Inside the World's Most Beautiful Synagogues

Beauty crosses borders in the world’s most exquisite synagogues.

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El Ghriba by Jason Florio

When it came to decorating, 40 years of wandering in the Sinai desert didn’t mean that Moses was off the hook. The mobile sanctuary and the furnishings he was commanded to create to house the Word of God, while awaiting entrance to the promised land, were divinely ordained and crafted by the most skilled artisans.

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Generations of Jewish worshippers followed suit. Some of the world’s most spectacular synagogues were built by lesser-known Sephardi Jewish communities in Greece, North Africa, the Middle East, and Asia. (Sephardi Jews trace their roots back to pre-Inquisition Spain, Portugal, and the eastern Mediterranean, in contrast to Ashkenazi Jews, who came from Eastern Europe.)

But even the humblest synagogues were designed to reflect a heavenly reality. A centuries-old palm tree presides over the hidden courtyard at the entrance to Athens’s tiny, beautiful Etz Haim (“Tree of Life”), built in 1904 in the city’s Thission neighborhood. The Romaniote Jews who gather here are descended from Jewish communities whose presence stretches back more than 2,000 years. The majority of Romaniote Jews were murdered in the Shoah, and many who remain are now too fragile to mount the stone steps leading to the sanctuary. You’ll find them on the Sabbath just across the street, behind the austere facade of Beth Shalom synagogue, built in 1935 from gleaming, white Pentelic marble, like the Parthenon.

My own levels of religious observance have waxed and waned over the years, but I’ve always been drawn to synagogues as sites of both Jewish and collective memory. I remember searching the Venice ghetto for a dusty little piazza where, nestled on the upper floors of nondescript buildings, 16th-century synagogues dazzled like hidden jewels. Their aura of secrecy—mandated by Venetian law, which forbade any exterior sign for Jewish houses of worship—made them seem all the more precious. That’s also true for Venice’s largest synagogue, the still-functioning Scuola Spagnola. Said to have been founded by refugees from the Spanish Inquisition, it has a sober facade that conceals a Baroque fantasy of polychrome marble, red satin, and gilded wood, as if to say, “We Jews are part of Venice, and Venice is part of us.”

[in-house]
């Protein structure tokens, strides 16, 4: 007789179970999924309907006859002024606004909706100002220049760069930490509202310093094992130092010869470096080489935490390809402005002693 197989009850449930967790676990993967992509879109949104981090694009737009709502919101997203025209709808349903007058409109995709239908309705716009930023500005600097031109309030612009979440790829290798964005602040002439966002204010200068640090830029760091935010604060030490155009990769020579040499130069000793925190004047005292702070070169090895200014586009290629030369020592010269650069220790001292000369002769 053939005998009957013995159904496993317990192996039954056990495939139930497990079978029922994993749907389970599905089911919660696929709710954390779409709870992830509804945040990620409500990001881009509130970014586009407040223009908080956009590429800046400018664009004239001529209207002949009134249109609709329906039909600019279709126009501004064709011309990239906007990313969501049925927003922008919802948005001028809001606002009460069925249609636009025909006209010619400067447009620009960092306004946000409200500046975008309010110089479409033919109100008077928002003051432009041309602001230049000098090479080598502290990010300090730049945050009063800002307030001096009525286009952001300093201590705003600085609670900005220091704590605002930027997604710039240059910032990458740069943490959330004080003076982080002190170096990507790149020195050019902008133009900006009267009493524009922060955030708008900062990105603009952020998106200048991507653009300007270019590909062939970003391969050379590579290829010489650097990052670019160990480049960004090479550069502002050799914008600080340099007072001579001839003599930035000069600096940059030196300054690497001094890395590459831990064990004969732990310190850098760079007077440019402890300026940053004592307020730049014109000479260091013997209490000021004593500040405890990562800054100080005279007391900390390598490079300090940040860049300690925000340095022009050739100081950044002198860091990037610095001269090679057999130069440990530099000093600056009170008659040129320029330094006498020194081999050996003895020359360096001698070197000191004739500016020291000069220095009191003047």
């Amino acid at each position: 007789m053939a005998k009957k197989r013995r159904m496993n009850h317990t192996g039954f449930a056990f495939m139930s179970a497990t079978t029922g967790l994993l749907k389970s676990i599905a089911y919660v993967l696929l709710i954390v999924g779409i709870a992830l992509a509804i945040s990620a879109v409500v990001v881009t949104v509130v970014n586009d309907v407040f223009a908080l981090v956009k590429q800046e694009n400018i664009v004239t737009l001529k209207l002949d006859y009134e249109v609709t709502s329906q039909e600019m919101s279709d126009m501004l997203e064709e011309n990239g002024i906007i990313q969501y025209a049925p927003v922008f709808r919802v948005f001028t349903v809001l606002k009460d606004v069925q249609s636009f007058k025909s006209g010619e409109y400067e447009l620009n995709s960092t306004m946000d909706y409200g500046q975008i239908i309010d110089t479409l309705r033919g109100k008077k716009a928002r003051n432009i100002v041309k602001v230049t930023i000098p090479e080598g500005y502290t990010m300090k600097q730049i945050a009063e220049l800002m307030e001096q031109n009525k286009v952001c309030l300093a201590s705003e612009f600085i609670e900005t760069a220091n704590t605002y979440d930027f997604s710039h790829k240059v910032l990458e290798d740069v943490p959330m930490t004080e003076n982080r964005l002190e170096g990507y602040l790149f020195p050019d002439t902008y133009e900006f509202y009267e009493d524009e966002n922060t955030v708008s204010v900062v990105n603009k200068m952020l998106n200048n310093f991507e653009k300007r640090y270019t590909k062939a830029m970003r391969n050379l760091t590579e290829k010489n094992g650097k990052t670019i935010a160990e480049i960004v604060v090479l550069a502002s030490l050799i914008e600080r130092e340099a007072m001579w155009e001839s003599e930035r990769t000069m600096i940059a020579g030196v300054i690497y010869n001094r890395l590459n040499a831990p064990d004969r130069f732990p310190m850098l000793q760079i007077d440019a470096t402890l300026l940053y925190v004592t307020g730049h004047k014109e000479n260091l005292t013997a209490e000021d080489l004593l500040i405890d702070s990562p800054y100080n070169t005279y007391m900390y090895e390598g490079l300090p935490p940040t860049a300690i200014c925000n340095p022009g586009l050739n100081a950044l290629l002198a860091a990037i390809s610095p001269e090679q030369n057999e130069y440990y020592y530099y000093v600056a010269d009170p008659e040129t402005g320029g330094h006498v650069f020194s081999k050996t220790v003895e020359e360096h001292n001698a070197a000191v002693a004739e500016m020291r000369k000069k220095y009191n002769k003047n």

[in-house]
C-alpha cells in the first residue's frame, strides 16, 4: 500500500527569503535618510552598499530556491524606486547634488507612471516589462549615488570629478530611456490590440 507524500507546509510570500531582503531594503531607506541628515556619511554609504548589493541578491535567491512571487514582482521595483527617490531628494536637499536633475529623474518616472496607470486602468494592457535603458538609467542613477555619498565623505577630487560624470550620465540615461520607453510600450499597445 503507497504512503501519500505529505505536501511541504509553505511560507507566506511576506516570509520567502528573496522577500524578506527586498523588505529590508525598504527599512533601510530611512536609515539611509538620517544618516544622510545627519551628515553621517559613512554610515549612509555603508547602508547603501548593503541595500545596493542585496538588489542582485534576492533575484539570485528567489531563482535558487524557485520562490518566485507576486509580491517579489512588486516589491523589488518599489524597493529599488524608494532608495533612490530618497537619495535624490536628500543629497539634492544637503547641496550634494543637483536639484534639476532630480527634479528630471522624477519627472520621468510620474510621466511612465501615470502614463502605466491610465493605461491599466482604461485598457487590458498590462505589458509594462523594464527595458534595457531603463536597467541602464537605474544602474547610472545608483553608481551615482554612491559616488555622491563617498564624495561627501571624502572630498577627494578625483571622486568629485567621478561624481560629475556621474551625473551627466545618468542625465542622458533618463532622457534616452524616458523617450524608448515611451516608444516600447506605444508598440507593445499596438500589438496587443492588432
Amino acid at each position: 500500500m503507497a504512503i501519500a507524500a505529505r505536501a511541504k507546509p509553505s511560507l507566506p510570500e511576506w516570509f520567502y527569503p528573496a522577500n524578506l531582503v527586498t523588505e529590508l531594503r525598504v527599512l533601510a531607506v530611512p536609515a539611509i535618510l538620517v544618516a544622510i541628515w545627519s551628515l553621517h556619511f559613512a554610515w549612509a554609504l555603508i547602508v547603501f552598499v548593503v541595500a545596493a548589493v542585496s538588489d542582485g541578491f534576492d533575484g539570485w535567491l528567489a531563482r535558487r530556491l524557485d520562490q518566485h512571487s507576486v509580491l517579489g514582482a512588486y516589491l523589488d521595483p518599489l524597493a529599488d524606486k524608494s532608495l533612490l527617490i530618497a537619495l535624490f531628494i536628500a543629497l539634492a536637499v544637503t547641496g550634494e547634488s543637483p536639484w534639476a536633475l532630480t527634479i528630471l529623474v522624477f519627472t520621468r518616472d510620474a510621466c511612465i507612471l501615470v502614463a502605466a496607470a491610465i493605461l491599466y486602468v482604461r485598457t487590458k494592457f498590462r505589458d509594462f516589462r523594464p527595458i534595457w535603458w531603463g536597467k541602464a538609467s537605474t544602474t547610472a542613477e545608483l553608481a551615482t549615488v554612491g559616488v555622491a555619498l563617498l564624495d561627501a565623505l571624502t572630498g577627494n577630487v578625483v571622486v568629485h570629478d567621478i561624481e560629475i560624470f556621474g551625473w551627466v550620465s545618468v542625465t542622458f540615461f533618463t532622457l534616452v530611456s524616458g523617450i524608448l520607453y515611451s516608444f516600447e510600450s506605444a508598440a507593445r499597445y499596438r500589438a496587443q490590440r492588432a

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Scuola Spagnola in Venice
Andrea Wyner

In fact, a brief survey of Sephardi synagogues reveals competing impulses: devotion to tradition vying with assimilationist inclinations. Perhaps that’s why the names of three Muslim caliphs and a Mamluk sultan are inscribed in Arabic on the chandeliers of Cairo’s Ben Ezra synagogue, where the mother of pearl–and-ivory mosaics are ornamented with both Islamic arabesques and Hebrew scripture. Legend claims that this ancient Jewish congregation was founded at the spot where baby Moses in a basket was fished from the reeds of the Nile. (Meanwhile, 19th-century historians discovered a treasure trove—a millennium’s worth of rare medieval manuscripts in Hebrew, Arabic, and Aramaic—sleeping in Ben Ezra’s attic.)

The Jewish presence on Djerba, an island off the Tunisian coast, also goes back a long way. No one knows for sure when Jews first arrived on the island. According to local lore, buried in the foundation of its magnificent blue-tiled El Ghriba synagogue are a stone and a door carried from Jerusalem by Hebrew priests fleeing the wreckage of the First or Second Temple. Many elderly Jews here still wear a piece of black cloth at the hem of their trousers, a sign of mourning for the ancient temple’s destruction.

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Inside El Ghirba in Tunisia
Jason Florio

The synagogue has been rebuilt many times; the current structure dates from the 19th century. The community, once numbering nearly 5,000 Jews, has now dwindled to about 900. Though they have long lived in relative harmony with their Muslim neighbors, in 2002, El Ghriba was the target of an Al Qaeda attack that left 21 dead. The damage has slowly been repaired.

Like other synagogues in remote Jewish enclaves, it endures as a fragile beacon of tolerance and devotion. And surely the desire to proclaim “We are here to stay” was partly what motivated Sir Jacob Sassoon, scion of an immensely wealthy Iraqi Jewish family, to construct Keneseth Eliyahoo, a powder-blue Classical Revival pile, smack in the middle of downtown Mumbai. Cast-iron vaults, stained-glass windows, Minton tile floors, and Burmese teak furnishings once greeted the elite among the huge Baghdadi Jewish community of Mumbai (30,000 strong at its height in the 1940s), many of whom lived nearby and packed it full on the High Holidays.

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Knesset Eliyahoo in Mumbai
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Keneseth Eliyahoo is still an Orthodox synagogue serving today’s much smaller community of Mumbai Jews (and is currently undergoing renovations). But in late afternoon, when the light falling through stained-glass windows casts multicolored shadows across the women’s balcony, you can almost hear the echo of long-ago conversations.

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